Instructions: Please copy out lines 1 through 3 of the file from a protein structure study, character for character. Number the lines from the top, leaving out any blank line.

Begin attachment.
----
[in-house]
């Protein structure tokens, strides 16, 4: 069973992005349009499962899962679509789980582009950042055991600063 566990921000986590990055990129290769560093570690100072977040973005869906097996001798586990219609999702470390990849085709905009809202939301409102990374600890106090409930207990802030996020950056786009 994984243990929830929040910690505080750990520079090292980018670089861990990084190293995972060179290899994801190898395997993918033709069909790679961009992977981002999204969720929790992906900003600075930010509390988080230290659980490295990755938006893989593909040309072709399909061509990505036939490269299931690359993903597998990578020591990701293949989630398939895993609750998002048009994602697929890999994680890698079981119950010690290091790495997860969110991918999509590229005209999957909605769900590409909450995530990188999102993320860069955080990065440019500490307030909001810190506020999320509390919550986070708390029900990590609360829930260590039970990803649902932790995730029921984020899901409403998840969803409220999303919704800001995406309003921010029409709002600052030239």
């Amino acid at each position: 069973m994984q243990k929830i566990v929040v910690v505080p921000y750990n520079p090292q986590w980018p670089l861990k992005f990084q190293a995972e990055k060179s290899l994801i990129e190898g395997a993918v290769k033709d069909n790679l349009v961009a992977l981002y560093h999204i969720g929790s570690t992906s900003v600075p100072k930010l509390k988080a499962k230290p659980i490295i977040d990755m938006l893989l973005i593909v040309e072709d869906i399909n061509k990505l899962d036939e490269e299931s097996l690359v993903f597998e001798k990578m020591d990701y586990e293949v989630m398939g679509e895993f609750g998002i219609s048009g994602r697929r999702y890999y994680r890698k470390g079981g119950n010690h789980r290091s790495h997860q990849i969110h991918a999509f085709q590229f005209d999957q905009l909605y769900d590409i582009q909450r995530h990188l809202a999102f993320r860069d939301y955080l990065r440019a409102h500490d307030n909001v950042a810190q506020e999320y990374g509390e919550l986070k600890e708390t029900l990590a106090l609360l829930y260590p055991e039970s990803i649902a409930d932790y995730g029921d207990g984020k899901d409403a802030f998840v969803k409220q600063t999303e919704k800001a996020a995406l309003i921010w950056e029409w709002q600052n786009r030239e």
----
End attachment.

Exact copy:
[in-house]
């Protein structure tokens, strides 16, 4: 069973992005349009499962899962679509789980582009950042055991600063 566990921000986590990055990129290769560093570690100072977040973005869906097996001798586990219609999702470390990849085709905009809202939301409102990374600890106090409930207990802030996020950056786009 994984243990929830929040910690505080750990520079090292980018670089861990990084190293995972060179290899994801190898395997993918033709069909790679961009992977981002999204969720929790992906900003600075930010509390988080230290659980490295990755938006893989593909040309072709399909061509990505036939490269299931690359993903597998990578020591990701293949989630398939895993609750998002048009994602697929890999994680890698079981119950010690290091790495997860969110991918999509590229005209999957909605769900590409909450995530990188999102993320860069955080990065440019500490307030909001810190506020999320509390919550986070708390029900990590609360829930260590039970990803649902932790995730029921984020899901409403998840969803409220999303919704800001995406309003921010029409709002600052030239």
């Amino acid at each position: 069973m994984q243990k929830i566990v929040v910690v505080p921000y750990n520079p090292q986590w980018p670089l861990k992005f990084q190293a995972e990055k060179s290899l994801i990129e190898g395997a993918v290769k033709d069909n790679l349009v961009a992977l981002y560093h999204i969720g929790s570690t992906s900003v600075p100072k930010l509390k988080a499962k230290p659980i490295i977040d990755m938006l893989l973005i593909v040309e072709d869906i399909n061509k990505l899962d036939e490269e299931s097996l690359v993903f597998e001798k990578m020591d990701y586990e293949v989630m398939g679509e895993f609750g998002i219609s048009g994602r697929r999702y890999y994680r890698k470390g079981g119950n010690h789980r290091s790495h997860q990849i969110h991918a999509f085709q590229f005209d999957q905009l909605y769900d590409i582009q909450r995530h990188l809202a999102f993320r860069d939301y955080l990065r440019a409102h500490d307030n909001v950042a810190q506020e999320y990374g509390e919550l986070k600890e708390t029900l990590a106090l609360l829930y260590p055991e039970s990803i649902a409930d932790y995730g029921d207990g984020k899901d409403a802030f998840v969803k409220q600063t999303e919704k800001a996020a995406l309003i921010w950056e029409w709002q600052n786009r030239e």